Remember the Beanie Baby craze of the 90’s? I do. I experienced it first hand. I was a pre-teen at the time and my parents became inexplicably obsessed with the things.
They fell off most people’s radar many years ago. But whenever someone finds a long forgotten box full of them in their attic they wonder if you can still make money selling Beanie Babies?
So, can you still make money selling Beanie Babies?
Yes…. if your lucky enough to have the right ones. Unfortunately the valuable ones are so rare, its highly unlikely that anybody has one that doesn’t already know exactly what its worth. That being said, to satisfy my own nostalgic curiosity I did some research to find out exactly which Beanie Babies are still valuable.
There is no set value for the valuable ones, but based on past and present ebay auctions I was able to get a ballpark figure for the most valuable Beanie Babies.
Mystic is a unicorn that Ty inc. introduced in a few different versions. Only the older Mystic Beanie Baby with rare misspellings on the tags seem to fetch any value. Based on ebay trends the prices for the rare ones varied wildly. Ranging from $350-$2500 depending on the multiple variations of tag misprints.
Peanut the elephant was introduced in multiple versions, and multiple shades of blue. The most sought after Peanut version is the royal blue one, of which only 2000 were produced. Peanut the elephant is actually credited for starting the Beanie Babies craze. General consensus seems to place the royal blue Peanut’s value between $1000-$2000. A significant drop from its heyday value of $3000.
Brownie is one of the original Beanie Babies produced in 1993. Most of the bears in the Beanie Baby line have the same body style, but Brownie is unique because he lays flat on his stomach opposed to the sitting position. The original Brownie produced with a Korean hang tag is the most valuable. A ebay search produced a Brownie with Korean tags listed for $600 and that seems to be a pretty accurate price based on outside sources.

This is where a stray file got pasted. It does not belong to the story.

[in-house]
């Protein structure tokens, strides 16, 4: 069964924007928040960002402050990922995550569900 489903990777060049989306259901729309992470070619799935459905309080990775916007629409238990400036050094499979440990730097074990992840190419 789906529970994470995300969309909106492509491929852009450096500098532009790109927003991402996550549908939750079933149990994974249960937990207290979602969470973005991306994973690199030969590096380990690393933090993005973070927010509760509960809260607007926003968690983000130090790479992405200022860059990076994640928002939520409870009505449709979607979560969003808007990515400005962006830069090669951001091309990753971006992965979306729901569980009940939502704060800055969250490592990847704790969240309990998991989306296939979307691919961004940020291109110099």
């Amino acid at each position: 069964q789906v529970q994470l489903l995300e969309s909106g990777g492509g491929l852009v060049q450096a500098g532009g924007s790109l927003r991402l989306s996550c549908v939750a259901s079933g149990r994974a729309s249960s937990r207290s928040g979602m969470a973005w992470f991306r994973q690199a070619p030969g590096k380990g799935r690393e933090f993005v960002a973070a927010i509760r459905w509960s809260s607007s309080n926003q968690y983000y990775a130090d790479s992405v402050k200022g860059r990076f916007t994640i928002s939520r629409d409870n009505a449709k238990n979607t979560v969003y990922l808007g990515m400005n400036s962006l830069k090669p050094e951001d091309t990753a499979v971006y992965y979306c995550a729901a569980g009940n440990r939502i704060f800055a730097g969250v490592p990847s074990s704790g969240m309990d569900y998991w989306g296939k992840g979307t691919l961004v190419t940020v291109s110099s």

Punchers is a red lobster that is part of the original Beanie Babies lineup. Since the name was eventually changed to Pinchers, most believe Punchers was a misspelling.
I personally like the name Punchers and think its fitting since his big red claws look like boxing gloves. Due to the rarity of the misspelled Punchers, he is seen as valuable fetching roughly around $1000 on ebay.
Princess the bear is considered the most sought after Beanie Baby in existence. Originally produced to raise funds for the death of Princess Diana. As with all Beanie Babies, Princess was produced in multiple variations resulting in varying levels of rarity. Add to it multiple tag misspellings and locations of assembly it can get pretty dizzying as to which ones are valuable and which ones are not. So, depending on the Princess version, it can fetch next to nothing, to as high as $8000.
Ebay has one listed for as high as $850,000, which is of course laughable and won’t sell for that price.
So what exactly happened to Beanie Babies?
There is a few theories out there as to why the value of Beanie Babies dropped, seemingly overnight. The generally accepted reason is that availability finally surpassed demand.
Why were Beanie Babies so popular?
The owner and creator of Beanie Babies, Ty Warner, was largely responsible for the soaring popularity of his plush toys.
In the 80’s Ty Warner was a salesman for the toy company Dakin. He was fired from Dakin when the company discovered that Ty was secretly creating his own plush toy line on the side.
He eventually began marketing his own toy line and found some success with distributing only to small ‘Mom and Pop’ specialty stores. In 1993 he introduced the first line of Beanie Babies. Initially the toys weren’t met with much interest.
Popularity began to grow when Ty Warner started changing the designs on some of his toys. This created scarcity with the old versions and an initial small group of collectors started seeking out the hard to find ones. Popularity continued to grow when Ty Warner began ‘retiring’ various models. This again created scarcity, sending collectors far and wide in search of these ‘retired’ Beanie Babies.
As word of mouth spread, so did the circle of collectors. Strategically timed ‘retirements’ and introductions of new Beanie Babies kept the market booming until the late 90’s.
In 1999 the value of Beanie Babies finally began to drop. Most Beanie Babies are currently valued at about .50 cents. Only the most rarest ones have any value.
If you have a funny experience involving the 90’s Beanie Babies craze, tell me about it in the comment section below.
Chances are you can’t make money selling Beanie Babies, so check out my list of 5 Real Ways to Make Money Fast